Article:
She is waiting for the lift and is holding a plastic bag full of what looked like groceries or maybe food she ordered. She is typing on her phone with one hand while also trying to pin back her long dark hair.
“Look at her, rockin’ those freckles,” I say with a laugh, jabbing at my brother in the ribs. Cassius always teases me about mine; they’re splattered across my face everywhere. Little red dots speckled over my nose and cheeks.
“Yeah, well, she rocks them better than you do.” Cassius gives me a hard punch on my shoulder, sticks his tongue out at me, and then meanders over to her. I throw my head back and press my hands to my face, not knowing what he is going to do or how bad he is going to mess up. He’s not old, but he’s certainly not young either, and as far as I know he’s not exactly the lady’s man. Right before he gets to her, he shoots me a wink and I give him a lame and half-hearted thumbs-up in return.
I watch them from a distance and nearly laugh when I see the girl’s really surprised expression when Cassius approached her. She blushes, shoves her phone in her pocket, and I hear her say (a bit flustered and uncomfortable), “Ha-ha, sorry…”
A few minutes later, after the girl had gone into the lift and Cassius walked back to me with his eyebrows furrowed, I ask him what happened.
“She’s seventeen.” The lack of emotion in his voice and face makes me raise my eyebrows and a quiet laugh escapes me.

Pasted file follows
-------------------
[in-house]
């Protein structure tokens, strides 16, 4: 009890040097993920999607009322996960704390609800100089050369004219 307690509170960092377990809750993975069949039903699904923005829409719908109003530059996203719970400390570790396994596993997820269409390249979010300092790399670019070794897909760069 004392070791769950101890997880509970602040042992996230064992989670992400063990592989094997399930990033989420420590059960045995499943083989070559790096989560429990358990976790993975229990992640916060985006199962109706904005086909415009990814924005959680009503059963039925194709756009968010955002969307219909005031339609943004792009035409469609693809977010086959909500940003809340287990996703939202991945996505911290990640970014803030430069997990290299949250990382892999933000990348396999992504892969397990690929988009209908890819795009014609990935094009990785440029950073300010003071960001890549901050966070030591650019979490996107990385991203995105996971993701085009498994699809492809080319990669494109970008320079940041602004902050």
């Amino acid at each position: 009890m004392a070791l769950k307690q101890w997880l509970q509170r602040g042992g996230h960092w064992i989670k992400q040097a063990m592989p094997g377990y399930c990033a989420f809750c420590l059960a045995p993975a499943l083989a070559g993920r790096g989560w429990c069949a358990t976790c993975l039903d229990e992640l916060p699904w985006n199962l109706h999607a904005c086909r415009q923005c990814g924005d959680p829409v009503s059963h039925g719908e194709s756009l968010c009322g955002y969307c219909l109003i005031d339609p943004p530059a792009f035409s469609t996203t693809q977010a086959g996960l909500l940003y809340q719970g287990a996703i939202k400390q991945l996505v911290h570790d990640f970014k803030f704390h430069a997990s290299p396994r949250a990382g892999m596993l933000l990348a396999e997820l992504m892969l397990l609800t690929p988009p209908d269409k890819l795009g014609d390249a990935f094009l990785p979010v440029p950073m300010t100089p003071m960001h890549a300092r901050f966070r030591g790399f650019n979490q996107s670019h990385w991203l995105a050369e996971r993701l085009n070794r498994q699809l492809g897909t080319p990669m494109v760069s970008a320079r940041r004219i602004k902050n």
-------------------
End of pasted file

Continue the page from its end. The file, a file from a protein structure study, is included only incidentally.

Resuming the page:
“Tough luck, kiddo, guess she doesn’t want to date younger guys.” I laugh and as it dies down a playful smile spreads across my face. “What’s her name, anyway?”
“I wonder if she’ll go to the same school as us? That’d be cool.”
“Goddammit, June, she was so cute.”
“Sorry,” I say, and this time, I actually mean it. Though, he could have gotten to know her a little better than do whatever he did. Ask for her number or something? Tell her he could burp the ABC’s up until “B”? Probably.
Cassius and I take the lift up to our floor - four - and we walk down the carpeted hall until we reach ours. There are a few lonely plants sitting out in the halls, and they look like they’re about to collapse any minute. When I point this out to Cassius, he belts out a holler of laughter and then says no one cares about them. It’s sad, though.
Mum comes home around four. She’s really excited and before she even takes her shoes off she’s squealing and running to give me a hug. Happy Mum means job maybe?
“Did you get that job you wanted at the deli?” I remember her telling me she applied for a variety of different shops of sorts - three, I think. The deli is the one she wanted the most (and I think offered the highest salary).
“Yes!” Mum cries happily, and while she’s awkwardly hopping from side to side on her feet she pulls off her black shoes. “Who’s up for some celebratory pizza?” Mum’s big smile warms my heart, and I know that as easy as that job was probably to get, the opportunity still means the most to her. I grin back at her joyfully and say, “The usual.”
She nods and smiles, nods and smiles.
It’s our fourth day in Manhattan, and my brother and I haven’t done anything. Mum’s already up and running - starting her training for her new job at the deli down the street a bit.
After begging and begging Cassius to come with me to the library, I’m outside by myself, frantically looking at a map on my phone to try and take me to where I want to go. Unfortunately, it doesn’t work too well or load hardly at all, so I’m stuck at an intersection with no idea where to go.